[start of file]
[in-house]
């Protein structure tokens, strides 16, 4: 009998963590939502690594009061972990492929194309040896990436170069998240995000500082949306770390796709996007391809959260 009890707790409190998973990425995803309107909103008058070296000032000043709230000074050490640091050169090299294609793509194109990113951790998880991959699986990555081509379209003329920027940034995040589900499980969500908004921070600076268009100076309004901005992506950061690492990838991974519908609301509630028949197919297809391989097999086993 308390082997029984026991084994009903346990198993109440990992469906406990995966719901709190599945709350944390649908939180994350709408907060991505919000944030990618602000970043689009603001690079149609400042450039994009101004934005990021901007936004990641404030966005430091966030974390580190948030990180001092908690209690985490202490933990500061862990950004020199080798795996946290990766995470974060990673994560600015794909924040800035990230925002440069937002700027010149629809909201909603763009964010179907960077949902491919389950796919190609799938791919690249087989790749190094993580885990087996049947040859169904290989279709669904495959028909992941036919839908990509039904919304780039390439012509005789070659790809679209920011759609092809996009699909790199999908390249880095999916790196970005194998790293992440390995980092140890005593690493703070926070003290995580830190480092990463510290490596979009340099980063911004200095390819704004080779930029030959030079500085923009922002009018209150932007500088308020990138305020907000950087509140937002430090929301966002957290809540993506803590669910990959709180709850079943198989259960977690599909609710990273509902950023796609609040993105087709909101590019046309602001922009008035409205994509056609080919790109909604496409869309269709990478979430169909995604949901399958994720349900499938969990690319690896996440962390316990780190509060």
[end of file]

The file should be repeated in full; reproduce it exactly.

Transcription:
[in-house]
């Protein structure tokens, strides 16, 4: 009998963590939502690594009061972990492929194309040896990436170069998240995000500082949306770390796709996007391809959260 009890707790409190998973990425995803309107909103008058070296000032000043709230000074050490640091050169090299294609793509194109990113951790998880991959699986990555081509379209003329920027940034995040589900499980969500908004921070600076268009100076309004901005992506950061690492990838991974519908609301509630028949197919297809391989097999086993 308390082997029984026991084994009903346990198993109440990992469906406990995966719901709190599945709350944390649908939180994350709408907060991505919000944030990618602000970043689009603001690079149609400042450039994009101004934005990021901007936004990641404030966005430091966030974390580190948030990180001092908690209690985490202490933990500061862990950004020199080798795996946290990766995470974060990673994560600015794909924040800035990230925002440069937002700027010149629809909201909603763009964010179907960077949902491919389950796919190609799938791919690249087989790749190094993580885990087996049947040859169904290989279709669904495959028909992941036919839908990509039904919304780039390439012509005789070659790809679209920011759609092809996009699909790199999908390249880095999916790196970005194998790293992440390995980092140890005593690493703070926070003290995580830190480092990463510290490596979009340099980063911004200095390819704004080779930029030959030079500085923009922002009018209150932007500088308020990138305020907000950087509140937002430090929301966002957290809540993506803590669910990959709180709850079943198989259960977690599909609710990273509902950023796609609040993105087709909101590019046309602001922009008035409205994509056609080919790109909604496409869309269709990478979430169909995604949901399958994720349900499938969990690319690896996440962390316990780190509060």